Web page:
2. HI, I am converting my basement concrete floor to dancing studio by installing Vinyl laminate flooring which has padding along with that. But as Indian dancing has lots of stamping, planning to go for more cushion by adding 3mm with a moisture barrier of plastic sheet. Please let me know if its ok to do it or I have to skip the extra padding? Thank you

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  4. I think saying it “looks feels and sounds like hardwood” is a ridiculous claim, and only true if you’ve never seen, felt, or heard hardwood floors. Is it better than it used to be? Yes, but it is distinctly different than hardwood. If the moment you enter a room you can tell it isn’t hardwood than it isn’t that close of a match.

    • Thanks for the post Rosallee. Engineered flooring looks and feels like solid hardwood flooring for the most part because it has real hardwood as the top layer. I agree that most laminate flooring does not have the same look and feel as hardwood but it has improved a great deal over the years and makes a good quality floor. Some of the newer laminate flooring looks very much like hardwood but it does feel and sound different. Here’s a good article on laminate flooring – Laminate flooring article on Houzz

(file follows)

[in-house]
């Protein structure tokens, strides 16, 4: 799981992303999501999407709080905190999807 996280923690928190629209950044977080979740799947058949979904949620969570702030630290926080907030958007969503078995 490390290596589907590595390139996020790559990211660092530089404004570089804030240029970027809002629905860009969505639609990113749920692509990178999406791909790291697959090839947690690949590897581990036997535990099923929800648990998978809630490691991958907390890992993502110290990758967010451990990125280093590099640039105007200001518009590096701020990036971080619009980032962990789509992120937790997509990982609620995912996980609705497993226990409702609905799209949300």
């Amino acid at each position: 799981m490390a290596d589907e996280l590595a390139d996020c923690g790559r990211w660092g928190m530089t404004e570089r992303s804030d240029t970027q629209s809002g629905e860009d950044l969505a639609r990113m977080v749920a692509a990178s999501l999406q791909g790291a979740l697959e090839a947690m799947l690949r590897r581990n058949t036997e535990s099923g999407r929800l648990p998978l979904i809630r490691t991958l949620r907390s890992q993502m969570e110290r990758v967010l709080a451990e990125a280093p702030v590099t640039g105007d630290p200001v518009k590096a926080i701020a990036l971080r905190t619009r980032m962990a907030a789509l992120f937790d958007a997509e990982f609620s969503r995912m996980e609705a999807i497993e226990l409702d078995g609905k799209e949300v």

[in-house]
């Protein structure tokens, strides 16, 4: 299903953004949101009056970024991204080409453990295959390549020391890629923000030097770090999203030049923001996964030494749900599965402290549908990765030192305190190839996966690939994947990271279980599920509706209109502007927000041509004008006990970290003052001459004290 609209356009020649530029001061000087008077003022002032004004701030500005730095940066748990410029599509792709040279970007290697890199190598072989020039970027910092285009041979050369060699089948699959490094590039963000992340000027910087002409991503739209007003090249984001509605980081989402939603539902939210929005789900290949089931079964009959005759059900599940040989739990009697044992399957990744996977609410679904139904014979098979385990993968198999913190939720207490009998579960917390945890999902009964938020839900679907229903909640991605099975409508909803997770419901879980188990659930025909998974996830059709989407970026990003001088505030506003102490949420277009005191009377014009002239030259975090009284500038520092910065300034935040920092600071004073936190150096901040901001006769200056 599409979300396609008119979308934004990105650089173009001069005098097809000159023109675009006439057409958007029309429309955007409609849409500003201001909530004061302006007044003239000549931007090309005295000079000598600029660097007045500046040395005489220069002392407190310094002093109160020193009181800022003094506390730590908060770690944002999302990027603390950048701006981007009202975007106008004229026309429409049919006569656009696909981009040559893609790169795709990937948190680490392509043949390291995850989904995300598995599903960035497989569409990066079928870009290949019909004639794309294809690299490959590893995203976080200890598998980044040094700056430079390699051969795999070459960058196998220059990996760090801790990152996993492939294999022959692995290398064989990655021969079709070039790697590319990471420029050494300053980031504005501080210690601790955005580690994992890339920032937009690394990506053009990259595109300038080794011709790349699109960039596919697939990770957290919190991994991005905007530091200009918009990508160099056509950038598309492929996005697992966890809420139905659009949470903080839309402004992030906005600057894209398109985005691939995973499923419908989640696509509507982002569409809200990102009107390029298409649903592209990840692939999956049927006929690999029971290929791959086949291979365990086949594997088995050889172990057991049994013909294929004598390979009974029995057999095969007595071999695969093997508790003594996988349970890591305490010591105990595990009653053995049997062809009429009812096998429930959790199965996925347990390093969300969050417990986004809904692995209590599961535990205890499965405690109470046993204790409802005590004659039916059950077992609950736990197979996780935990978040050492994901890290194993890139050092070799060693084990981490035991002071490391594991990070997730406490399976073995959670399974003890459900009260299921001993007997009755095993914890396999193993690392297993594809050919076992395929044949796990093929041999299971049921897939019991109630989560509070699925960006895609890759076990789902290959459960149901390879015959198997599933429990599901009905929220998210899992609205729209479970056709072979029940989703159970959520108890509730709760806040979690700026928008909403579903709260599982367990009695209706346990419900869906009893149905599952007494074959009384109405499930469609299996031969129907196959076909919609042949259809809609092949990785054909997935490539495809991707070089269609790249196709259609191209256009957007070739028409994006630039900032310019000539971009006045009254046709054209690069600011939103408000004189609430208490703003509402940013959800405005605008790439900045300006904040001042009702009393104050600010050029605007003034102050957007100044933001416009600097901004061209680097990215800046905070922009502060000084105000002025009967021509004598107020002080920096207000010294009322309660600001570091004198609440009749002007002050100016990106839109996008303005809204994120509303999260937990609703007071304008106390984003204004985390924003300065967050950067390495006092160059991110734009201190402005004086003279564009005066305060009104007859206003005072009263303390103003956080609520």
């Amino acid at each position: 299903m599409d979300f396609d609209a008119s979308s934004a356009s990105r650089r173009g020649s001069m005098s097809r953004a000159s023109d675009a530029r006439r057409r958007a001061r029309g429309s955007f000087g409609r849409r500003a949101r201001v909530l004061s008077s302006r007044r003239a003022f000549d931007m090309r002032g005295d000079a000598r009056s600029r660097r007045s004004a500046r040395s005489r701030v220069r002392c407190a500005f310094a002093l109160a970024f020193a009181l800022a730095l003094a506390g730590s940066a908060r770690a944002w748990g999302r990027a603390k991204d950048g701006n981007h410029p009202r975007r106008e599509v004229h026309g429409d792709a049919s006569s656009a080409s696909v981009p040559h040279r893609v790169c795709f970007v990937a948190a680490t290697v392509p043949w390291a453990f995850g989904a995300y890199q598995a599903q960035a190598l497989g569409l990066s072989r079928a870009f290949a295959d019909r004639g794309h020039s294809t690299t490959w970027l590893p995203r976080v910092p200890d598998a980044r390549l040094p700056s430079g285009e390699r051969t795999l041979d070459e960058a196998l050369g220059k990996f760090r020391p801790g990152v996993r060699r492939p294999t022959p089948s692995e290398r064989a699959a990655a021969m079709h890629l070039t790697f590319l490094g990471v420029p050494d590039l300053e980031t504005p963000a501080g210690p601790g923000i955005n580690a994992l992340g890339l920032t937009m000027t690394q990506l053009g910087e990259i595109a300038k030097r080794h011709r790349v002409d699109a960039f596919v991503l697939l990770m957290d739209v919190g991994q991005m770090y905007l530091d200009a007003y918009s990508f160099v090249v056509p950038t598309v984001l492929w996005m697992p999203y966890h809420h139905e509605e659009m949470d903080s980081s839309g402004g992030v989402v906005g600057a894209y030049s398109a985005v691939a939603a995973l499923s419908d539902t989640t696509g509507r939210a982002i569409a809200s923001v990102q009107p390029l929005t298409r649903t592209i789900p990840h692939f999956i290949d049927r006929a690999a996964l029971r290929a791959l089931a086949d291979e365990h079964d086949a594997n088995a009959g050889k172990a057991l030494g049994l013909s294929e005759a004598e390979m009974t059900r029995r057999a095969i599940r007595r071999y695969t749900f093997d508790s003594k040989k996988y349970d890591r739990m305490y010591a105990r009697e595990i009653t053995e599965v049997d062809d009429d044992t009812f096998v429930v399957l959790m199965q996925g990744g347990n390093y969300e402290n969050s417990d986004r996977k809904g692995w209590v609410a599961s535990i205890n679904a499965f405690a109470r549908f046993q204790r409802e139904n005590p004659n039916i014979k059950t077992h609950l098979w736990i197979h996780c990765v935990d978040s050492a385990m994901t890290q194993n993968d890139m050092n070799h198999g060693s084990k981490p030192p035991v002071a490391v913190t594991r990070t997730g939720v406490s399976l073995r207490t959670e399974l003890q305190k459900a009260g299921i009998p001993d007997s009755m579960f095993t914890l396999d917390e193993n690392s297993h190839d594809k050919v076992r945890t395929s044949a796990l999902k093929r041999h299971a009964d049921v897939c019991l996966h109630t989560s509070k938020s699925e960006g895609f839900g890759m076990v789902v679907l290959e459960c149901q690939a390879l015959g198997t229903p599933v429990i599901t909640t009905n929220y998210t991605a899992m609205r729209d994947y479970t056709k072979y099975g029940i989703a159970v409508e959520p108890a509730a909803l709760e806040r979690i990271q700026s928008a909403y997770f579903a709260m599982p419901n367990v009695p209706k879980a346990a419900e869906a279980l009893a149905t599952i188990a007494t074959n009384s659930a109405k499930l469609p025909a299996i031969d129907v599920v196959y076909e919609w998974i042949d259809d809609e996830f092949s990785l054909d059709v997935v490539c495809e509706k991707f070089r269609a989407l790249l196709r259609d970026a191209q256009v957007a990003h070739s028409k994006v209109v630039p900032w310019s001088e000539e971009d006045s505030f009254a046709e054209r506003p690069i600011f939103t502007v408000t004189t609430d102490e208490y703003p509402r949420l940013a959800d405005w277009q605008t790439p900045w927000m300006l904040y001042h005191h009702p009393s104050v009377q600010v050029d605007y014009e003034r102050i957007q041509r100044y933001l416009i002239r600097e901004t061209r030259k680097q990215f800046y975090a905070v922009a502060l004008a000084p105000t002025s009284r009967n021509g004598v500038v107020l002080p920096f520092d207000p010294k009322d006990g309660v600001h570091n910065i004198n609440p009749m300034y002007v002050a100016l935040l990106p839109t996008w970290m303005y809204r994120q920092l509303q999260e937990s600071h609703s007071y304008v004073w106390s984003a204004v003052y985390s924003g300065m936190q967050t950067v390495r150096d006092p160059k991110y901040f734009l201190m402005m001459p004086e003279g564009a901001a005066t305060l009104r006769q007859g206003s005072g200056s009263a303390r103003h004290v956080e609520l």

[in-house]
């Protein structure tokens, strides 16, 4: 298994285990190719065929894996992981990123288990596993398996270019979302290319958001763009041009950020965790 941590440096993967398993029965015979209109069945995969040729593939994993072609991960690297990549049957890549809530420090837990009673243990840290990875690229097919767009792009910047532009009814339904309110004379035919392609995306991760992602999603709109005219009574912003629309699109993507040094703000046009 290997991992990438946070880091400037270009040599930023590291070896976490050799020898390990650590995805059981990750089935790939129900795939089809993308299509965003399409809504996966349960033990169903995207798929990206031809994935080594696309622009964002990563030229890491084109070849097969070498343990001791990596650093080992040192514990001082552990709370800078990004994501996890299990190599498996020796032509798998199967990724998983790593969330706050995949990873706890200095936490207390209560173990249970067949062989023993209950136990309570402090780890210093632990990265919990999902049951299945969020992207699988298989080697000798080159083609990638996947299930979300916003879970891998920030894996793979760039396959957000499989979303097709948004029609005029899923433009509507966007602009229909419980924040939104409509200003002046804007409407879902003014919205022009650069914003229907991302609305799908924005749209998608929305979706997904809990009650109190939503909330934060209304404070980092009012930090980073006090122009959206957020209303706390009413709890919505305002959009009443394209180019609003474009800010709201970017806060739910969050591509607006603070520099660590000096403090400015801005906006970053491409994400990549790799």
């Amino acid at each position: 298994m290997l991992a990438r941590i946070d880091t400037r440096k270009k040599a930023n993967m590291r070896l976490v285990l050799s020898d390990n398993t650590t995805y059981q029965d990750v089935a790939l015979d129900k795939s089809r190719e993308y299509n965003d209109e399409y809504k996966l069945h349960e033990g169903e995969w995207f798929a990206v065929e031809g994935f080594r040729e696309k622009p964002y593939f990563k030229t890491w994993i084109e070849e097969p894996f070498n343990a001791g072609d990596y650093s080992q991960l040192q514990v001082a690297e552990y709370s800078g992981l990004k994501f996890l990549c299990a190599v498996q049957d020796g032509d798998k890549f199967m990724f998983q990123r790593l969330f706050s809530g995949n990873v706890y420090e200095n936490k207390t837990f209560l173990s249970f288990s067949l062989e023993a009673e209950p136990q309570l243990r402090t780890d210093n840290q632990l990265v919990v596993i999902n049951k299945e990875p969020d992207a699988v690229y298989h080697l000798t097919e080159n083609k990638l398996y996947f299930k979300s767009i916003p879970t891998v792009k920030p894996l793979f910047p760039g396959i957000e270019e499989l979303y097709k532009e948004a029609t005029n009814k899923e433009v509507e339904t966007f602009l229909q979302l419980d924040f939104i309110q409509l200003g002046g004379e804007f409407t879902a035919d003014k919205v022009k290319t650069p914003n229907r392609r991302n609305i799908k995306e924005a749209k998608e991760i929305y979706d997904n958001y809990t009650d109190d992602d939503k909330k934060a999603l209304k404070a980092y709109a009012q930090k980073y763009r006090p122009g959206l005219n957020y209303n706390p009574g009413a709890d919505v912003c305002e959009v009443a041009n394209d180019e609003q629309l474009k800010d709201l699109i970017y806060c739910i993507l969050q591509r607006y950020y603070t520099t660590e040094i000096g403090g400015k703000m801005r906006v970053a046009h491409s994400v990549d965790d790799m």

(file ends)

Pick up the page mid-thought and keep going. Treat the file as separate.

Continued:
5. What you don’t mention is maintenance and cleaning. We put down laminate throughout our living areas. I rapidly learned to hate it. It showed every drop of perspiration and dog drool. I couldn’t sanitize it because I couldn’t use water and antiseptic cleaners on it, a definite drawback in bathrooms and kitchen. Because of all normal living spots and the above, we ended up ripping it out after one year. We replaced it with porcelain tile, which doesn’t show dirt and water marks and is easy to clean and sanitize. I hate laminate with a passion! It is NOT for a person who has to maintain/clean their own home.

    • It sounds like you had a bad experience with laminate flooring Georgianne. There are different grades and prices of laminate flooring with different types of substrates and surfaces designed for various uses and areas, so when choosing the flooring product, it’s important to make sure you choose laminate flooring that can handle being cleaned frequently and can handle mopping. Laminate flooring in the $1-$3 sq. ft. price range isn’t going to cut it. There is also a difference in the finish from satin to gloss. A high gloss finish will definitely show everything so isn’t a good choice for families with dogs and kids. In fact, as you mention, laminate in general is not necessarily a good choice for areas with high-traffic use or families with kids and dogs. Even solid hardwood floors would not be a good choice in those situations. Tile flooring is the better choice for areas that need to be cleaned frequently with detergents and water, so it sounds like you ended up with the best flooring for your needs. I’m sorry you had to go through that expensive and frustrating experience to finally get to the best solution.